It is becoming clear that Poilievre has no regard for our sacred institutions and Canadian values

Gerry ChidiacThe great African American writer Maya Angelou said, “When someone shows you who they are, believe them the first time.”

Conservative Party leader Pierre Poilievre raised some Canadians’ ire recently when the Speaker of the House, Greg Fergus, expelled him from the House of Commons for using non-parliamentary language. He called Prime Minister Justin Trudeau’s drug policies “wacko.” As an isolated incident, this would not be too concerning, especially since Trudeau’s behaviour was not significantly better. However, Poilievre’s disregard for Canadian values and tradition extends far beyond the House of Commons.

I am a progressive and have generally been represented by parliamentarians I would consider conservative. I have not had a problem with this. I have always found them congenial, helpful, and, at worst, willing to agree to disagree.

This is how our Canadian democracy functions. The person elected normally belongs to a particular political party and holds particular views, but they serve all residents of their constituency.

Pierre Poilievre canadian values
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I live in Prince George, British Columbia. The constituencies in northern BC are geographically enormous, but two of them meet in Prince George. They have both been Conservative strongholds for decades. The two Members of Parliament, Bob Zimmer and Todd Doherty, share a downtown office. I have resided in both ridings and am on a first-name basis with both MPs. Their staff members, both in Prince George and Ottawa, have always treated me with the utmost respect.

The atmosphere in the local constituency office has changed significantly recently, and I don’t believe it is because of the current Israel-Palestine issue. Zimmer is extremely pro-Israel. I advocate for the human rights of all people in the region. We were still able to sit down over coffee and discuss the issue. My dialogues with Doherty primarily involved advocating for Indigenous rights in Canada, and I found him to be very open-minded and collaborative. Since Poilievre has become the leader of the Conservative Party, staff members remain congenial, but both Doherty and Zimmer have become inaccessible.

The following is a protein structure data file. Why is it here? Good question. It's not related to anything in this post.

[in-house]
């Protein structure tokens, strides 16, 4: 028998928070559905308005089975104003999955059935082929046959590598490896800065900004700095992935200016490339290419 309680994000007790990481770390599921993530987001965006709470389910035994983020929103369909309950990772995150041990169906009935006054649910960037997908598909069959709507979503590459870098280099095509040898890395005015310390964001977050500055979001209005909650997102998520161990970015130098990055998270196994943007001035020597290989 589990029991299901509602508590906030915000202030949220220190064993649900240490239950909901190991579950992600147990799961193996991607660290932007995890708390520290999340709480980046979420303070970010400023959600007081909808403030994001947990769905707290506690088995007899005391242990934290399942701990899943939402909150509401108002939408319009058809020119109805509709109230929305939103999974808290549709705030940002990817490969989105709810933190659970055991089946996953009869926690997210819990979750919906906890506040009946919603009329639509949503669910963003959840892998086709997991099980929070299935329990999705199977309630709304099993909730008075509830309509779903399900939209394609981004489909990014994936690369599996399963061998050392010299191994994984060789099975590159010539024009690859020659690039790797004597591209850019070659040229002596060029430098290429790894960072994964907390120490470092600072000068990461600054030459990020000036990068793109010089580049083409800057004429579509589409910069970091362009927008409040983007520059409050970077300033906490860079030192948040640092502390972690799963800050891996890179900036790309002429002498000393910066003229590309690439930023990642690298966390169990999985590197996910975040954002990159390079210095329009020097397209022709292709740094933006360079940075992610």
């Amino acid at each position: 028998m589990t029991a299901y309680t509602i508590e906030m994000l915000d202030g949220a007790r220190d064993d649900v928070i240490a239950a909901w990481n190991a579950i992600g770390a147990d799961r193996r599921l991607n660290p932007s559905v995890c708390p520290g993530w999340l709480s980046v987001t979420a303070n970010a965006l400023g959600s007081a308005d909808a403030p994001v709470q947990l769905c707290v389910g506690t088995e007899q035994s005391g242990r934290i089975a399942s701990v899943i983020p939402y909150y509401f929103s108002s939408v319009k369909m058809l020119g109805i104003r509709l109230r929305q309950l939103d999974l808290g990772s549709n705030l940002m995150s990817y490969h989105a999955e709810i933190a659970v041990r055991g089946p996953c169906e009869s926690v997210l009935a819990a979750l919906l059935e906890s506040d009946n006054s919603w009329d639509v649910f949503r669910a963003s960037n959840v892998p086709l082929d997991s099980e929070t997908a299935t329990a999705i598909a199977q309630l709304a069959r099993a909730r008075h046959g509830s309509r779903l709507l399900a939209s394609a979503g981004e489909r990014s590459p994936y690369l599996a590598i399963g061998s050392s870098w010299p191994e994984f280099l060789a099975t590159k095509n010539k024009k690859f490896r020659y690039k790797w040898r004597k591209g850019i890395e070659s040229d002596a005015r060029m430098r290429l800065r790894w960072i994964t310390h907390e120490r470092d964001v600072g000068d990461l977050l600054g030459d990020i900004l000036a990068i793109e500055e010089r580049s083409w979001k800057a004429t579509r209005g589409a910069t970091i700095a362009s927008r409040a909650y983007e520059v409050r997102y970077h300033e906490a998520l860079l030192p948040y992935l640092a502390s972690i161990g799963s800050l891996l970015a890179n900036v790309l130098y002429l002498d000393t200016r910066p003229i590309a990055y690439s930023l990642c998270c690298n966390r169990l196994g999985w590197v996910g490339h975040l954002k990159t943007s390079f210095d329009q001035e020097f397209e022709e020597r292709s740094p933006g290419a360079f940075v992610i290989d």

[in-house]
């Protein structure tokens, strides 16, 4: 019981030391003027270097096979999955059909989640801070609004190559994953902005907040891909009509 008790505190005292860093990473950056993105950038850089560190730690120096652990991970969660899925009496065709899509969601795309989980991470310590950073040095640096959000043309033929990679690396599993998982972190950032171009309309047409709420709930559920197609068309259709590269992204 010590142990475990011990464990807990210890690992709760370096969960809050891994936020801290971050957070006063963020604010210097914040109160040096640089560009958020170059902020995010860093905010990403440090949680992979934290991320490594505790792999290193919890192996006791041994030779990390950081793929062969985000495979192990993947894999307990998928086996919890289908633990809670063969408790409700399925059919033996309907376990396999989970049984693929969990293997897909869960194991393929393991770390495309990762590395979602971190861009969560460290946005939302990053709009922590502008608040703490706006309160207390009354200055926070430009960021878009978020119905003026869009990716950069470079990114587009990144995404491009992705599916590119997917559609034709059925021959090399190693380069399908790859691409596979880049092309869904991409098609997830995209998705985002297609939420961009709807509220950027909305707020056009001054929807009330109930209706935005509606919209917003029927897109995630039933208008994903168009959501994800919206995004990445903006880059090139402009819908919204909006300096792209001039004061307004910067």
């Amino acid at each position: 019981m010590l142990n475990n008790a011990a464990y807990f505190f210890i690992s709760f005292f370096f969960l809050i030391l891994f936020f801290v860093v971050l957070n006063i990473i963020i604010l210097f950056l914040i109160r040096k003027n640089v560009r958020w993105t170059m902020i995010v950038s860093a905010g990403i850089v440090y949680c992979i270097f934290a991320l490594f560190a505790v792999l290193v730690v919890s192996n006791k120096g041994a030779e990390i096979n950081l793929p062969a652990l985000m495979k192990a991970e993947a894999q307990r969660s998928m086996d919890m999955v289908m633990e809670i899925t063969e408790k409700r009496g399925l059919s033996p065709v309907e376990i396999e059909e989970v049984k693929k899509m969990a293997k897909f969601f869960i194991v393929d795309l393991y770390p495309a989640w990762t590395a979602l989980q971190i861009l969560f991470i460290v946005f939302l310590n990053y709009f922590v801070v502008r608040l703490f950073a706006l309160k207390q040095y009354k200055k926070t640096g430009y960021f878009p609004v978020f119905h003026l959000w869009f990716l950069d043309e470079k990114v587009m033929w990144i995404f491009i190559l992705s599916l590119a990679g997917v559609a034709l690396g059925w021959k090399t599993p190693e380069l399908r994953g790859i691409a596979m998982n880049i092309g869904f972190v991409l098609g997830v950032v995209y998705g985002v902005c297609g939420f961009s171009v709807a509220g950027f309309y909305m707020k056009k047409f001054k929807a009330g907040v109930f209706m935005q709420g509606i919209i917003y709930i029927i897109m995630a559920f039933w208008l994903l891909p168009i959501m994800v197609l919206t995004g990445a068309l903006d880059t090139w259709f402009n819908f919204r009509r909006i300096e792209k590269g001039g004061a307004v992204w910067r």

Shortly after Israel began its assault on Gaza, there were numerous sit-ins at constituency offices across Canada. One can understand that MPs were concerned about the well-being of their staff members and briefly locked their offices. Shortly after, a very kind and diverse group of people, primarily women, made up of a minister and other Christians, Muslims, agnostics, and even a former member of the Israeli Defense Force, began gathering weekly for what they called “knit-ins” at Doherty and Zimmer’s office in Prince George. They not only shared information with their MPs regarding the crisis in Gaza, but they also shared their knitting and baking with the office staff. They were able to do this until the constituency office closed for the Christmas break.

In January, the “knit-in ladies” were locked out of the constituency office. They were given vague and unclear reasoning for this action. They were told that only those with appointments were allowed to enter, but when they tried to make appointments, their phone calls were not returned, or their requests were denied. Given the positive relationship that Zimmer and Doherty have built in the region, one has to wonder why there has been a change in attitude.

Was this a direct order from Pierre Poilievre?

Canadians cherish their parliamentary democracy. We value respectful dialogue, the right to protest, law and order, and our reputation on the international stage. It is becoming clear that Pierre Poilievre has no regard for these sacred institutions. He is showing us who he is; we need to believe him.

Gerry Chidiac specializes in languages and genocide studies and works with at-risk students. He is the recipient of an award from the Vancouver Holocaust Education Centre for excellence in teaching about the Holocaust.

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